D&D 5E What Don't You Like About Dungeons?


Magic Wordsmith
So you've decided to play this game called Dungeons & Dragons. But, perhaps after some experience with the game, you've decided you don't like dungeons. I feel like I see this a lot in various online discussions and I find it unusual to take a stance against the very thing the game was seemingly designed around and still continue playing it.

While the game can feature adventure locations and situations that aren't or don't involve dungeons, what is it specifically about dungeons that you don't like? When you hear that it's time for a "dungeon crawl," what sort of negative things does that conjure in your mind? If you're a DM, why do you avoid running dungeons in your own games?

If you do like dungeons (or at least like them as much as other adventure locations), what do you like about them? How do you approach them as a player? If you're a DM, what kind of resources do you use to help you design and run them effectively?

(I'm making this a D&D 5e thread because that is the most recent and arguably popular version of the game. If you're going to talk about other editions or even other games, please say so explicitly so as to mitigate misunderstandings as to rules or the like.)

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Once the dungeon gets too big in terms of number of encounters, things start to become stagnate. This may be moreso if the environment stays the same. I think it can be better if the dungeon changes from a church basement that leads to a set of sewers, maybe followed by an underground lake and finally ends at the cavern of overgrown mushrooms. This is loads better than just a brick basement for 20 rooms.

Mostly the same advise for the types of monsters as well. The base monster can be found in several parts of the dungeon, but add other allies, neutrals, and even allies of the PCs that could be in the dungeon.

I'm running the Against the Giants series at the moment and there is a lot of the same here, and I find it getting boring.


I think dungeons are like 80s music. Great in the 80's when they were fresh and new.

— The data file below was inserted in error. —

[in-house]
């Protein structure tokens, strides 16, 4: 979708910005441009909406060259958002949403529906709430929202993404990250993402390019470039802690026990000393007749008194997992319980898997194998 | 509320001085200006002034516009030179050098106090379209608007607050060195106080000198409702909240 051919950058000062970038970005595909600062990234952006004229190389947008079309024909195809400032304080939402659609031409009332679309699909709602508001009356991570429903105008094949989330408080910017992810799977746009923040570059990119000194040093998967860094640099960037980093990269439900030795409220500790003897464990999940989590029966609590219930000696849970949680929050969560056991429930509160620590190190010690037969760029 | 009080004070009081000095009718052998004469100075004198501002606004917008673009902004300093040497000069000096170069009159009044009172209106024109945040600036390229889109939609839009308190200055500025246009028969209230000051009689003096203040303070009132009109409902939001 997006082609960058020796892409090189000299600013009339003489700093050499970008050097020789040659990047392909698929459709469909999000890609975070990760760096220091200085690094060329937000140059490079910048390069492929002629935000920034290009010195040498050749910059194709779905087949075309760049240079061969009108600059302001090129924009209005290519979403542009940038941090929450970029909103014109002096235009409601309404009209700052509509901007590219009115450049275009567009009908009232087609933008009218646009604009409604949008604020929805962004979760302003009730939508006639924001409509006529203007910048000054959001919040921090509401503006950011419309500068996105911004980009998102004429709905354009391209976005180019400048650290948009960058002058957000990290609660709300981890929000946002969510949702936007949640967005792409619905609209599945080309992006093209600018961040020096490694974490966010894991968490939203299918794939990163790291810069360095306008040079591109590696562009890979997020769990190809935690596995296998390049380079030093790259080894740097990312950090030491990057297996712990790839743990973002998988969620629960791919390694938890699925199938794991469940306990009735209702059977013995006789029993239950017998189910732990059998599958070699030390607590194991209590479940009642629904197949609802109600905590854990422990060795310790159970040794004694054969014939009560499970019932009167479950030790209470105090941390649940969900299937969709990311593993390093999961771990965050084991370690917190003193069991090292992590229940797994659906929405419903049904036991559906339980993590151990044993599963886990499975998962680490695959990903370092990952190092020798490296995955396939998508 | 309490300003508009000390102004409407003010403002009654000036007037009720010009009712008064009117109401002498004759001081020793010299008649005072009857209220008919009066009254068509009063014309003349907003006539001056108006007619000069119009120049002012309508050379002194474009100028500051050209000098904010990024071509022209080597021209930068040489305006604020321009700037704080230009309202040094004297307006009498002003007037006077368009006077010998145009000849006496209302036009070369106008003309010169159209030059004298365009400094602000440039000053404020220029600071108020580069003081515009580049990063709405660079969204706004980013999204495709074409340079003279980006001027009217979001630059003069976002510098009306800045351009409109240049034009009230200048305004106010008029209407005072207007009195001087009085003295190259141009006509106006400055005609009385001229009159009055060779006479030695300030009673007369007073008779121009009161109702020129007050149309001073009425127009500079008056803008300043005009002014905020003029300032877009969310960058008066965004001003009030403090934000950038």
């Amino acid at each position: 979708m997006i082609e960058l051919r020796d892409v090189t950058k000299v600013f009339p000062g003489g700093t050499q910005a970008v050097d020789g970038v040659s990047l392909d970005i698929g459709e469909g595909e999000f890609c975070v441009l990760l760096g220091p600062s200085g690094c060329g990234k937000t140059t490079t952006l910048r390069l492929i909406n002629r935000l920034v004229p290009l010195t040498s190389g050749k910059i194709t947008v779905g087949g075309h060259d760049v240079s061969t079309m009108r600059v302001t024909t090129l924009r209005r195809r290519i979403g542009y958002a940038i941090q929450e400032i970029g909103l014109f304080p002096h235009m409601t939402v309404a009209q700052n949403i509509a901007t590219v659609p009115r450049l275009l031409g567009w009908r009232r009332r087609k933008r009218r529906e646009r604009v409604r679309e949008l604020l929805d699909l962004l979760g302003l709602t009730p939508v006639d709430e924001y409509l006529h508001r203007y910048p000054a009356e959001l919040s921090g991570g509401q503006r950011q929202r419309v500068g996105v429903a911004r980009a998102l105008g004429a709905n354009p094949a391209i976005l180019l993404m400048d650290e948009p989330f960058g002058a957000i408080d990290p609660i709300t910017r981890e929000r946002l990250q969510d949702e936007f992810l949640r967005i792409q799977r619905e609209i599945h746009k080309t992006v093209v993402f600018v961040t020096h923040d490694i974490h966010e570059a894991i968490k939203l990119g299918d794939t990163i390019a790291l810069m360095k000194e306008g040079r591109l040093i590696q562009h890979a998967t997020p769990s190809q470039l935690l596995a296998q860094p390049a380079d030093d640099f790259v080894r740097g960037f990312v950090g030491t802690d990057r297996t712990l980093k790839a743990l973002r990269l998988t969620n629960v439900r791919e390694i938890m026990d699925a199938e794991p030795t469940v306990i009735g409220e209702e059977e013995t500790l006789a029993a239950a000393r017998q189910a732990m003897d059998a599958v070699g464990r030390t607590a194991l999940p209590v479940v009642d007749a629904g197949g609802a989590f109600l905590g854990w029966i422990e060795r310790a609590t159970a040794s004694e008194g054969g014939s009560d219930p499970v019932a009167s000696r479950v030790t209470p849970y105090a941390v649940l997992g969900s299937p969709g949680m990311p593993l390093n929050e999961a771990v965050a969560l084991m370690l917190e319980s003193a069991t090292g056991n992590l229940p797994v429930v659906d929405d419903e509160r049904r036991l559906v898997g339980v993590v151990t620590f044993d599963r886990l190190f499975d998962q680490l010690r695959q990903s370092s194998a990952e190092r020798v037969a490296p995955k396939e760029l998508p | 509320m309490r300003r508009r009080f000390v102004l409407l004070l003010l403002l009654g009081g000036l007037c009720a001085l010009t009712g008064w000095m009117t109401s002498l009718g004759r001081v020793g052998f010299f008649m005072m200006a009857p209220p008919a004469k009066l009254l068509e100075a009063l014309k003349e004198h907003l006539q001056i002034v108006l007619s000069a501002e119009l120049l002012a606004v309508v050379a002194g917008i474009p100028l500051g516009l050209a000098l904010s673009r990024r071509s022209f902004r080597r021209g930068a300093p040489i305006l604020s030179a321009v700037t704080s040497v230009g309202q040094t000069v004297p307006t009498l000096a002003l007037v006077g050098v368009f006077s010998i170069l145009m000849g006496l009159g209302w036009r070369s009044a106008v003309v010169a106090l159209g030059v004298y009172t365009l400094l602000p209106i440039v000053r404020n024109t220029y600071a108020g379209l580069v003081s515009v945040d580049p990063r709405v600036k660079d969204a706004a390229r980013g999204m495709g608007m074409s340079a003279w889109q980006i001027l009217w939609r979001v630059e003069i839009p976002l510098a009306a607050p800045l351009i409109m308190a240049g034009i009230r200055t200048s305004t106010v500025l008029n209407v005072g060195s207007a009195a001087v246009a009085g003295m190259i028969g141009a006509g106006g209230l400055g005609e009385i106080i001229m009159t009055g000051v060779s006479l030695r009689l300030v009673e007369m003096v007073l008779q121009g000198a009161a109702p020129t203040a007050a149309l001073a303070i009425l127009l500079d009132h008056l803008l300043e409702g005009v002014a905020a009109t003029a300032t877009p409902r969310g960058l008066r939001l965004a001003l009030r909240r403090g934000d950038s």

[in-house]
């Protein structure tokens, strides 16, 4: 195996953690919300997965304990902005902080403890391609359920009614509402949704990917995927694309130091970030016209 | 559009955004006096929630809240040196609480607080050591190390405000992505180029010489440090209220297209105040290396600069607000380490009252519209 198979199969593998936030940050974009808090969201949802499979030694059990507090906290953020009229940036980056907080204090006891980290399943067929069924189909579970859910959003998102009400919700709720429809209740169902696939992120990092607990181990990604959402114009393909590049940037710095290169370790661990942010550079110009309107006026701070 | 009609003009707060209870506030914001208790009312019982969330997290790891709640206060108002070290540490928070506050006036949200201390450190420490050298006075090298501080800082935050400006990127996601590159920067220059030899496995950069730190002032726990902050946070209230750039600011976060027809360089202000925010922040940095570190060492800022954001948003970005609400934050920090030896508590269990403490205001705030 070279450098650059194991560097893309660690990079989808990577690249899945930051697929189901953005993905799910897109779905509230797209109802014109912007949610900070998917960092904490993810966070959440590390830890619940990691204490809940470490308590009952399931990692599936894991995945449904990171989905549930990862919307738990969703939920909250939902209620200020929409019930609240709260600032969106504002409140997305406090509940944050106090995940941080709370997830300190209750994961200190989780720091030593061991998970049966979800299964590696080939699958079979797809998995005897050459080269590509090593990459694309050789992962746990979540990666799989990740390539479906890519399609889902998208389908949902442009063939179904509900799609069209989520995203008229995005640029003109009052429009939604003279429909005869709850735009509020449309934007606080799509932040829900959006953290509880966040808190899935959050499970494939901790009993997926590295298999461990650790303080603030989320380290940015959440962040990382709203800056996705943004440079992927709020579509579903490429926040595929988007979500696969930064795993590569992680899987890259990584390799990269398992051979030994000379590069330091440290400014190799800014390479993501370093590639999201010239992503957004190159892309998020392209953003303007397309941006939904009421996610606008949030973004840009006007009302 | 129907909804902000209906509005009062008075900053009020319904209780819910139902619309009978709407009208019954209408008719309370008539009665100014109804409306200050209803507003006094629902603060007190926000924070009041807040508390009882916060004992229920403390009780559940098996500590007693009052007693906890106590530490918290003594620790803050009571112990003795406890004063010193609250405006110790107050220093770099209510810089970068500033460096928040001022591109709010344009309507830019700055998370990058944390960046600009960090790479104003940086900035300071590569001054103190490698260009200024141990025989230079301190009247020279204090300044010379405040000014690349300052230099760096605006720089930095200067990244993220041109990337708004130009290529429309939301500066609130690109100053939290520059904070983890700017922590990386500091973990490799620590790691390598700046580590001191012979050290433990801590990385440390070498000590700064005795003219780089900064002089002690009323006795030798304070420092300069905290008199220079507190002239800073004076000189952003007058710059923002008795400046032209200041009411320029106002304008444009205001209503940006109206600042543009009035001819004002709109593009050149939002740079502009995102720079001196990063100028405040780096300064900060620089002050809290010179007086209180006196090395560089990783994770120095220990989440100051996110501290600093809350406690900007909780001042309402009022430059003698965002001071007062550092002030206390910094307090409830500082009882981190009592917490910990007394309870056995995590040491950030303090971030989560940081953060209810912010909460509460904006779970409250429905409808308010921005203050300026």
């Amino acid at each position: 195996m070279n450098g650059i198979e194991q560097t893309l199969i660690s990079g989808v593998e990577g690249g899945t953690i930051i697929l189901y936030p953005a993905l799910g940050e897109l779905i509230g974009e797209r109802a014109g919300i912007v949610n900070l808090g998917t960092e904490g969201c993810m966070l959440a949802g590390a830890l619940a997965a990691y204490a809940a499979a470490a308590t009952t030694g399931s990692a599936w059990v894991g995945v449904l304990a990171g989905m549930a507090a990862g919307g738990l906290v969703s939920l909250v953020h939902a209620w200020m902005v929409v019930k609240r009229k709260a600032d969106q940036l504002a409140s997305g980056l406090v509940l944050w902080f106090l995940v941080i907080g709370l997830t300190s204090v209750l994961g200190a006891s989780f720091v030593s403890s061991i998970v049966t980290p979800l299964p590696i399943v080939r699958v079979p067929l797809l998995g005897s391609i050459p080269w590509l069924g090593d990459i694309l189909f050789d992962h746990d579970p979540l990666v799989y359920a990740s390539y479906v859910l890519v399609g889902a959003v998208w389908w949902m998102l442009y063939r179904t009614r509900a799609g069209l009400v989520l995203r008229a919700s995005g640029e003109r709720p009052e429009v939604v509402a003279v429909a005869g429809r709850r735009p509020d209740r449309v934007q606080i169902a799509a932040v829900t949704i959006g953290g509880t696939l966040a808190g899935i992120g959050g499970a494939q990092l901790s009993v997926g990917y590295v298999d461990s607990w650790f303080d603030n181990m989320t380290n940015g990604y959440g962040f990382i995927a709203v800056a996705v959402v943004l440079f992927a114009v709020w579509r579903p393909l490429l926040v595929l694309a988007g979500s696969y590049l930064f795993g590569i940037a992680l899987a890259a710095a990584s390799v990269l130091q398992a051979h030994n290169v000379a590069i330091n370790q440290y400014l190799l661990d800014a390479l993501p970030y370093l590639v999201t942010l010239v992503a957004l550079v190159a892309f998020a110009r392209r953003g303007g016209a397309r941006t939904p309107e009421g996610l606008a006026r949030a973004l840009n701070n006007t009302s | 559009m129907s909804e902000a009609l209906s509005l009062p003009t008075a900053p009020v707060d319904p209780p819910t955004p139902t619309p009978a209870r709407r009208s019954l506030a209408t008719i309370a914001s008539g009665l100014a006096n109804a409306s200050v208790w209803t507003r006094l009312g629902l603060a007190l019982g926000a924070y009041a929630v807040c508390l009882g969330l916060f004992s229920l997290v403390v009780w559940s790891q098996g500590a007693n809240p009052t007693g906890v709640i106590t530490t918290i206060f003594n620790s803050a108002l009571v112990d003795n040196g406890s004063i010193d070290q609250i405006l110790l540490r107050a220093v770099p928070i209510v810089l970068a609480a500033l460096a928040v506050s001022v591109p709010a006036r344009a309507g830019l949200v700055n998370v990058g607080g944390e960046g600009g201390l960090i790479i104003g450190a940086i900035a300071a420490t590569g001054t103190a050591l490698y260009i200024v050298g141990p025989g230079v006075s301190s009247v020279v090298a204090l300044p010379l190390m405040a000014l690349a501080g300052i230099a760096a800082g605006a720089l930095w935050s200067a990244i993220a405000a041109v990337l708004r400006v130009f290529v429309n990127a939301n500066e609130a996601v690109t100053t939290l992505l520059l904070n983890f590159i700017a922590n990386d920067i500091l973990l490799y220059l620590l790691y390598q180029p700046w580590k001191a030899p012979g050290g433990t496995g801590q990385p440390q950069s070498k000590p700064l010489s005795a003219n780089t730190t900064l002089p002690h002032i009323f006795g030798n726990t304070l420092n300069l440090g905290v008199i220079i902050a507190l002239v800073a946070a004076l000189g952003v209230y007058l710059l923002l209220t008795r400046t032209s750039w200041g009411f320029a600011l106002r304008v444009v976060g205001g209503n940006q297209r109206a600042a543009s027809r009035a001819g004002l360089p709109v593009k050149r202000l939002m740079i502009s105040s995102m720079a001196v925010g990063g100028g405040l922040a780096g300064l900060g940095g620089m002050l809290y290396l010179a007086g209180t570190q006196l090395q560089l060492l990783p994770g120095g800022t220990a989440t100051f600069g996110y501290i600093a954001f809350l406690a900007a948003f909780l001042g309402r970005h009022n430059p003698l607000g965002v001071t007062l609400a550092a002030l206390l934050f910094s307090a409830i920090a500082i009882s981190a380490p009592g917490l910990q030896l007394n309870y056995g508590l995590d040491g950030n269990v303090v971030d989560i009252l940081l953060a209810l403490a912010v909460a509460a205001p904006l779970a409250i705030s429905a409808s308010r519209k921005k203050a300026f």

Dungeons are a convenient tool in video games because it restricts the movement of the pixel characters for easier coding.
D&D is similar.

DM: "You come to a junction and you can go left or right."
Player: "Fantastic, we go left".
DM: "You walk down a corridor 20 feet when..."
Player: "Wait, we were searching for traps and secret doors!"
DM: "..."

Riveting. I mean this has to be the most interesting adventure ever made...

Dungeons are great, but for the whole adventure or even two sessions in a row... ugh.
Once you become an adult, you have to be a particular mindset for repeating that kind of game, hour after hour.
It is fun when you are in high school, and it is fun to return to it now and then, mostly for nostalgia.

But that is one mind-numbing movie, and you will note that the underdark portion of the D&D movie was only a small fraction of the entire adventure.

Bill Zebub

“It’s probably Matt Mercer’s fault.”
I love dungeons, but in line with some of the comments above, not when it gets repetitive, or when it is clear that rooms were added for the sake of adding rooms. I don't think there's a size limit, but it does get harder to keep it fresh and interesting as size increases.


A suffusion of yellow
I think dungeons are like 80s music. Great in the 80's when they were fresh and new.
hey! The 80’s was the perfect era of great music, I still listen to it!

but Dungeon crawls are boring, having to visit and search each room for a couple of coins and maybe the secret artifact of BBEG slaying is naff. Just gimme an overview, a roll to see if I find treasure and get me to the next part of the story.
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Dungeons are great. But they take too long to get drawn up and to maneuver around (the dungeoncrawl part). Meanwhile, just adventuring out in the world only needs a few set pieces drawn out and the rest described. Might be faster to handle via Virtual tabletop, but I think most of us are not good enough with the app we use to do so in a quick manner. The novelty of the dungeon crawl is no longer enough to carry the long wait times in a tabletop game since its been mimicked via video games for decades at this point.

The result has mainly been that we rarely do actual true dungeons in D&D these days and mostly do set pieces and roleplaying exclusively in campaigns. I don't think it's a coincidence that this is also almost exclusively what we see in Let's Plays on Twitch and YouTube, dungeoncrawling has fallen out of favor for the most part.

I often find myself liking nothing but dungeons. For example, in Tomb of Annihilation, I was kind of bored by the overland travel, but completely enthralled by the Tomb at the end. Give me stone corridors with traps and secret doors all day every day. Maybe it's because I cut my teeth on dungeons in the 80s?

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